An Ode to Kenyan Tea: From Shambas to Teacups

Kenyan Tea Plantation

Greetings fellow tea lovers! Today I’m taking you on a journey to East Africa to explore the rich history and modern practices around one of the world’s most prized teas, Kenyan black tea.

Kenya has been a major tea producer for over 100 years, known for growing high-quality black tea in the African Great Rift Valley. Tea cultivation in Kenya began in 1903 when George Williamson brought seeds from India to start the first commercial tea farm near Kiambu.
Tea grows particularly well in the tropical climate around Mount Kenya, enriched by volcanic soil. The major tea growing regions are found in Kericho, Nandi Hills, Mount Kenya and the Aberdare ranges. Small-scale family tea farms called “shambas” blanket these mountainous areas.

Kenya produces mostly black tea from the cultivar Camellia sinensis. Popular varieties include TRFK (Tea Research Foundation of Kenya) developed clones like Clone 11A, which produces a bold, malty flavor. Pekoe and younger buds are harvested to make fine grades of tea.
Tea picking is traditionally done by hand to select prime leaves. Kenya pioneered an innovative payment system where pickers are compensated based on quality rather than quantity. This results in discerning plucking and exceptional tea leaf.

After harvest, leaves are taken to be processed on the day of picking. Withering, rolling, oxidation and drying transform the fresh leaves into made tea ready for tasting. The best factories use state-of-the-art equipment to create teas worthy of the prized Kenyan name.

Beyond the farm, tea is deeply woven into the social and cultural fabric across Kenya. Growing and selling tea provides income for over 10% of the population. Chai masala – spicy milk tea with cardamom and ginger – is a national staple enjoyed from countryside homes to bustling Nairobi cafés.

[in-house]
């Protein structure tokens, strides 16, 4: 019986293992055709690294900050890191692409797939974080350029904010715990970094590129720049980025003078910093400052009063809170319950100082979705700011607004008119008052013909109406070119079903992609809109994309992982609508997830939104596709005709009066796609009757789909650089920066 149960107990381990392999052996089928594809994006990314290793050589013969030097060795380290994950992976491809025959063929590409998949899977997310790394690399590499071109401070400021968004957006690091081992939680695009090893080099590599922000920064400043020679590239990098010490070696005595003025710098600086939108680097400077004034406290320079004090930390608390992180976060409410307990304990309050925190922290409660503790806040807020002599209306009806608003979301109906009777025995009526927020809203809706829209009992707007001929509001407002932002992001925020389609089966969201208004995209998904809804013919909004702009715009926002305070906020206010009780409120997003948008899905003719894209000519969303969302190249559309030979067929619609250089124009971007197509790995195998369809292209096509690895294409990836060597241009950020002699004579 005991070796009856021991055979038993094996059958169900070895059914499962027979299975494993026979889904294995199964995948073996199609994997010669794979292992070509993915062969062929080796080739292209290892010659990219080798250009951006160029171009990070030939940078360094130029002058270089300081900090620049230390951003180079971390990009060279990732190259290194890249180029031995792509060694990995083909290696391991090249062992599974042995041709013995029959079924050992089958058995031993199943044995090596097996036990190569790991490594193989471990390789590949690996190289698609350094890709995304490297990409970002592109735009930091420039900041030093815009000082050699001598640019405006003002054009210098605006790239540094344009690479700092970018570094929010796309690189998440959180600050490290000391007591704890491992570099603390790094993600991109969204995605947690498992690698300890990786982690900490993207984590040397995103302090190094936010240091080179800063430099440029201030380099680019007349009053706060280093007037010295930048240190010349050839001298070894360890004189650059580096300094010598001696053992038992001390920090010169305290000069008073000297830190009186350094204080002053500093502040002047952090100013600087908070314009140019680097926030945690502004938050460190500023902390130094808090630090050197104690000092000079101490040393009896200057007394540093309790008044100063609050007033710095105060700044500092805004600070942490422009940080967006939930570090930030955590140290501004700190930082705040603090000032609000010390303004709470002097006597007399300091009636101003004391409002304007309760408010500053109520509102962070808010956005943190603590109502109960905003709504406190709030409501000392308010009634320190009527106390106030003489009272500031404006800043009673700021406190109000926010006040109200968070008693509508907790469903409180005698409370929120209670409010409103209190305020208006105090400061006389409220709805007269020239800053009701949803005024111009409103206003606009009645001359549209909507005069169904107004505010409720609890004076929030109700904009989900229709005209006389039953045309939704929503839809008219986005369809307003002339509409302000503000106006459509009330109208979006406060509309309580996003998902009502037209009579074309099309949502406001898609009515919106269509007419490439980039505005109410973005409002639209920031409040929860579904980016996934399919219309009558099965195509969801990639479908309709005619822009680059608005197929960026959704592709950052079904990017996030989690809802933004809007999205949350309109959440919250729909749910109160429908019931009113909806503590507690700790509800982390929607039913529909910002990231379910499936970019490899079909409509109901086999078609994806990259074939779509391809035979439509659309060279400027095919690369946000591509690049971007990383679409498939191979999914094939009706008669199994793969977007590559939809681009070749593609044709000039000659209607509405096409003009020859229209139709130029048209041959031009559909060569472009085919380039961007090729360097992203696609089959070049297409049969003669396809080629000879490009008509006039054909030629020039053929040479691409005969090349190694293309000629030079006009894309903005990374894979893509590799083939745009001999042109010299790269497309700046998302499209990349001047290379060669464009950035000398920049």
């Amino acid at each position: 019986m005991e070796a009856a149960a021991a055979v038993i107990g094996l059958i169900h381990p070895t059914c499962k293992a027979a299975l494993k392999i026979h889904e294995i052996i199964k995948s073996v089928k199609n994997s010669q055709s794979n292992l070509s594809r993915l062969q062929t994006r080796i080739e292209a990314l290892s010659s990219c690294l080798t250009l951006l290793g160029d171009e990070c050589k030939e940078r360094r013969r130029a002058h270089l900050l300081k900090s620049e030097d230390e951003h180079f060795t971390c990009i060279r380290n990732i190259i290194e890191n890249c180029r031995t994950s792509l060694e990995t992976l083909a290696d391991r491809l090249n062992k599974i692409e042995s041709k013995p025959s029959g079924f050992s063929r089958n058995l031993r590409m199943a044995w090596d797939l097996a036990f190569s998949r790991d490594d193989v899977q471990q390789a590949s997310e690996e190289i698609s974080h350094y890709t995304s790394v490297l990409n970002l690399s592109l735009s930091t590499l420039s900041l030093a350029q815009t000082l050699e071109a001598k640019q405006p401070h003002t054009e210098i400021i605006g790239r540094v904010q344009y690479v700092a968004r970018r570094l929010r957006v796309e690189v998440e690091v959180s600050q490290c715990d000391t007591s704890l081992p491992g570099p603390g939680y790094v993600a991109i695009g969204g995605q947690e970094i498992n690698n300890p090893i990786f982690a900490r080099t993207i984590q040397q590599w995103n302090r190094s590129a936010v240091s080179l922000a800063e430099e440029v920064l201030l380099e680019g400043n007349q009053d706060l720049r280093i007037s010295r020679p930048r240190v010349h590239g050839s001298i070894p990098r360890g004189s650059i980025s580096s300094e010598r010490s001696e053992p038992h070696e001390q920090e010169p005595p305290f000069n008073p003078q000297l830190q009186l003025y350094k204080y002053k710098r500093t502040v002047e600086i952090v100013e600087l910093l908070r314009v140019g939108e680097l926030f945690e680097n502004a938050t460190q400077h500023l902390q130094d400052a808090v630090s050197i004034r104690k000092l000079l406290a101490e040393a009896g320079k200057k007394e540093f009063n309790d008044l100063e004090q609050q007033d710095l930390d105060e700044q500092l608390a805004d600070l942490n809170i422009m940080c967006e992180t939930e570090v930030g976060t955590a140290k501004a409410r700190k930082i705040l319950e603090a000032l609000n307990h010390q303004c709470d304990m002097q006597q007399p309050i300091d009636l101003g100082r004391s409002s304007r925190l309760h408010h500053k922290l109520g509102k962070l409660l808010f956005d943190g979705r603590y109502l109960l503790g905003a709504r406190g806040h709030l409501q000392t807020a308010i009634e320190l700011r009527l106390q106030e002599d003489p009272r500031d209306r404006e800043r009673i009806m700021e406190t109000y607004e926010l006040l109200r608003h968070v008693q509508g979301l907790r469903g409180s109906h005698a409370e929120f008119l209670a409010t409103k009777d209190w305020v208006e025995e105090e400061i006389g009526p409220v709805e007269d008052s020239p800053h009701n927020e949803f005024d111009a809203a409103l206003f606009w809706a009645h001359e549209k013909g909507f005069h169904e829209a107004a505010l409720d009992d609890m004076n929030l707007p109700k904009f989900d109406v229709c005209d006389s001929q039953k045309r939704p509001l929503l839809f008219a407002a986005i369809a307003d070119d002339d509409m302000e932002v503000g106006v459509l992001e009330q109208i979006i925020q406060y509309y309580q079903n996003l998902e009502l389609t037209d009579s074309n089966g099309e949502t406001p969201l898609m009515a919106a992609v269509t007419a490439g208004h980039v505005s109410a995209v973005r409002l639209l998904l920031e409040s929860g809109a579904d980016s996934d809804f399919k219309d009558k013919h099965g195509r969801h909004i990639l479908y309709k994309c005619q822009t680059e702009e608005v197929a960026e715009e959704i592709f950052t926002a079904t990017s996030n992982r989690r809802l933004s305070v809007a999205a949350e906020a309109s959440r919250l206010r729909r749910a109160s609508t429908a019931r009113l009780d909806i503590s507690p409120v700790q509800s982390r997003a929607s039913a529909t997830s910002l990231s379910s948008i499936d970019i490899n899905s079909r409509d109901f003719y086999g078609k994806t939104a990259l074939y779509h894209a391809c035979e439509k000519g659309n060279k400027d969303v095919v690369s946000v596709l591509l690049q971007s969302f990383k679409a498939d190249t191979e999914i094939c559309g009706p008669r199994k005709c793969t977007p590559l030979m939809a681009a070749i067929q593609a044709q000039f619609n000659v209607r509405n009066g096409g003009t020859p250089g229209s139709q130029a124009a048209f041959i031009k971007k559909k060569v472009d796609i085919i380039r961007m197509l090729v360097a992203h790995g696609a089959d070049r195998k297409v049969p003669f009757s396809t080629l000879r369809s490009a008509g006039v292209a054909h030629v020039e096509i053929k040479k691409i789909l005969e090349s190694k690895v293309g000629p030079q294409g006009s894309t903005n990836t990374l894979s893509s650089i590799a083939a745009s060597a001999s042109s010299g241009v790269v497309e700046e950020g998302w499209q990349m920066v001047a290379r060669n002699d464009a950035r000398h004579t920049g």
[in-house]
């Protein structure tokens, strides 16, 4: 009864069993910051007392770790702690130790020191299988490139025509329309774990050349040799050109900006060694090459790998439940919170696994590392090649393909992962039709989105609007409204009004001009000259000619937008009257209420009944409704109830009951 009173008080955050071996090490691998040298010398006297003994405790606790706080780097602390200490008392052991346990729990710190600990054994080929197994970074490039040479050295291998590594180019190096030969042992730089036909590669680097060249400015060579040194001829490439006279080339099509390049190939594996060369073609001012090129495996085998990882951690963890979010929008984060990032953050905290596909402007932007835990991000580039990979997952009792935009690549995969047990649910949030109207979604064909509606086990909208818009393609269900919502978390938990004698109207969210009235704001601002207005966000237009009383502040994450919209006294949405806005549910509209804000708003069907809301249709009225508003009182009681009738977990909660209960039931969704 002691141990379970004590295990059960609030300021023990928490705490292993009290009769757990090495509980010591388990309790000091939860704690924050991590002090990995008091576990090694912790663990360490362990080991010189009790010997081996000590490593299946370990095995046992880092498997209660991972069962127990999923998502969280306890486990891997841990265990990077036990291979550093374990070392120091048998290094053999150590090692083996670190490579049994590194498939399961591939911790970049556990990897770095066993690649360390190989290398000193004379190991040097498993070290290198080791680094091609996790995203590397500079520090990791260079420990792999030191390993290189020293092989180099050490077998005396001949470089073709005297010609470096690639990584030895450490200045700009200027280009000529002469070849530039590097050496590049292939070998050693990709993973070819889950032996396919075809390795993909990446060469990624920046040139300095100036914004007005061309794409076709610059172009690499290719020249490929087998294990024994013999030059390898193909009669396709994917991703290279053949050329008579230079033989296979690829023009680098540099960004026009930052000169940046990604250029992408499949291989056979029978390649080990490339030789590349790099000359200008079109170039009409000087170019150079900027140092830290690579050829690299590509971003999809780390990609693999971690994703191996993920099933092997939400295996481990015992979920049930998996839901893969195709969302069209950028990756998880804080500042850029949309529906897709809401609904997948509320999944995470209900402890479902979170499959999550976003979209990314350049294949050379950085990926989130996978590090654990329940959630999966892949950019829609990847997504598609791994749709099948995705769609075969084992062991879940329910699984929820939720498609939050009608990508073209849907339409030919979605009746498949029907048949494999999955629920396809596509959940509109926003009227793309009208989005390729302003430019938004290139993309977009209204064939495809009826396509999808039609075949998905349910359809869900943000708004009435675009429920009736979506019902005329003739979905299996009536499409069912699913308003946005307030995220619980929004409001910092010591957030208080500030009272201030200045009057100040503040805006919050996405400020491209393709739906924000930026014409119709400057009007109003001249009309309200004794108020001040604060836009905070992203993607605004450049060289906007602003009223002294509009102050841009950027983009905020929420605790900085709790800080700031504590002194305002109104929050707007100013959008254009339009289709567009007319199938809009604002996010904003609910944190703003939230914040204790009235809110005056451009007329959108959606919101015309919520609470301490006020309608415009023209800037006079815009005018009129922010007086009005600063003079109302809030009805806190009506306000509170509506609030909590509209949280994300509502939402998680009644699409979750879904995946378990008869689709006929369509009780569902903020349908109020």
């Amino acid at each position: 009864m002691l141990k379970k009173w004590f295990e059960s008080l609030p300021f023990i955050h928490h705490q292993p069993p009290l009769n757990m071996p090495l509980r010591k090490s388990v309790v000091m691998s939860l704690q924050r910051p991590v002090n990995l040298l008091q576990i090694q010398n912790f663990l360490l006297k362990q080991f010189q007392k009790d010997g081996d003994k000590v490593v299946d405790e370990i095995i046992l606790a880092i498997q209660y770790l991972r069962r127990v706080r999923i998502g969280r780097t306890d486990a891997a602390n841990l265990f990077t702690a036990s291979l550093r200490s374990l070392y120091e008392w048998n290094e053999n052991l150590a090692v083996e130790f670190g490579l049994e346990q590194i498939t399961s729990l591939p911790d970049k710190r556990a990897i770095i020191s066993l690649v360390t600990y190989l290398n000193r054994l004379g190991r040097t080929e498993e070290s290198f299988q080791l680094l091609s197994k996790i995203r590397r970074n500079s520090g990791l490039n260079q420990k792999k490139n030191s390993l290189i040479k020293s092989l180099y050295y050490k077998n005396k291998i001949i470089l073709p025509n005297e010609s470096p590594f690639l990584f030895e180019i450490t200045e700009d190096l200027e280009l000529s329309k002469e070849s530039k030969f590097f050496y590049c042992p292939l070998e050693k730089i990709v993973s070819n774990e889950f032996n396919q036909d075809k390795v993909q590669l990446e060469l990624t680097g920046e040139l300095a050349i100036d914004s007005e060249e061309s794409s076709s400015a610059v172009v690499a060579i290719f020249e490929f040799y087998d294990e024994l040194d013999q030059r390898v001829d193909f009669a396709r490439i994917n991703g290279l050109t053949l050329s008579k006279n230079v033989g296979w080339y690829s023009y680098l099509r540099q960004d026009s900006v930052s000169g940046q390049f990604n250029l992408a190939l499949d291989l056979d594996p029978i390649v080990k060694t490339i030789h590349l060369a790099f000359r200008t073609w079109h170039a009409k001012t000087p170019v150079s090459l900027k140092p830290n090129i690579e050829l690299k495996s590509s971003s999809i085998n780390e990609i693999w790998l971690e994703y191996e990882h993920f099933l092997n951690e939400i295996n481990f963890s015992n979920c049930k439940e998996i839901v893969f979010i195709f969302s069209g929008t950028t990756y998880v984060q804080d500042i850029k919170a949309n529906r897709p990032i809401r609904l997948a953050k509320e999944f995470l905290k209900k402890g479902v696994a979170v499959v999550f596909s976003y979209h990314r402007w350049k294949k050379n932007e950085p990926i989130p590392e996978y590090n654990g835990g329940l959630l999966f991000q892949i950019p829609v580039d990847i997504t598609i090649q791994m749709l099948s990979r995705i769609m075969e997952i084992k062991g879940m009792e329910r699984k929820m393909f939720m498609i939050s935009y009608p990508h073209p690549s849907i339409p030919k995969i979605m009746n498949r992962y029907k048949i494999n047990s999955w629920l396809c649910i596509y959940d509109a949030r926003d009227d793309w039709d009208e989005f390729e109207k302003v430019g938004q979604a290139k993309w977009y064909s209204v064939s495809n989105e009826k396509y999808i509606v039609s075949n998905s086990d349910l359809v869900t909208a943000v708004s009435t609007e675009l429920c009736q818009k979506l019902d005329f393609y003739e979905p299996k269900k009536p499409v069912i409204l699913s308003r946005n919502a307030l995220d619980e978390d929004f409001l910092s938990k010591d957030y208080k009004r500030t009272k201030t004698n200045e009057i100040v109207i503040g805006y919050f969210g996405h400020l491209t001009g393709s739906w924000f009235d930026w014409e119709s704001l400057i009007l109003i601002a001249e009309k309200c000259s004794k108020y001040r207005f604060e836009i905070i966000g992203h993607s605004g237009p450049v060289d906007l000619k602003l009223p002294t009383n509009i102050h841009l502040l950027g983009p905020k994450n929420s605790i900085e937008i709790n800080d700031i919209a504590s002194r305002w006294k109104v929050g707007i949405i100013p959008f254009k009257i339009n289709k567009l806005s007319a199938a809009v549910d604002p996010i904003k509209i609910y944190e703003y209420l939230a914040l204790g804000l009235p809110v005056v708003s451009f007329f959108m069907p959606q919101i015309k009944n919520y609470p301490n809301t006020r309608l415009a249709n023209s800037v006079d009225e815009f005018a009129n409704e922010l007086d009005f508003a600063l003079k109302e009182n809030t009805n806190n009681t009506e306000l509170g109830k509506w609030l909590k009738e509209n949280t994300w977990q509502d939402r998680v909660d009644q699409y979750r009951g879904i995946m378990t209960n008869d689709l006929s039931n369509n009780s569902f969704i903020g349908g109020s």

Chai Masala tea

Kenyan black teas are best brewed using slightly cooler water around 195°F, rather than boiling water. This helps preserve the delicate flavors of the tea.

Many Kenyans brew tea directly in the cup using loose leaf tea, then strain it straight into the cup when desired strength is reached. Typically 3-4 grams of tea per 6 oz cup is used.

Milk and sugar are commonly added to Kenyan tea to balance the brisk, tannic flavors. Honey is also a popular sweetener. Allowing the tea to brew for 3-5 minutes will bring out the boldest flavors.

With its perfect climate, dedicated growers and artisanal production methods, Kenya earns its reputation for being one of the world’s finest tea origins. As the Kenyan’s say “Chai na Kenya ni mali,” meaning “Tea and Kenya are one.” The next time you sip a bright and complex Kenyan black tea, you can taste the passion and craft of a country that pours its soul into every perfect cuppa.

Major Tea Regions

Chinese tea

Indian tea

Turkish tea

Vietnamese tea

Japanese tea

Sri Lankan tea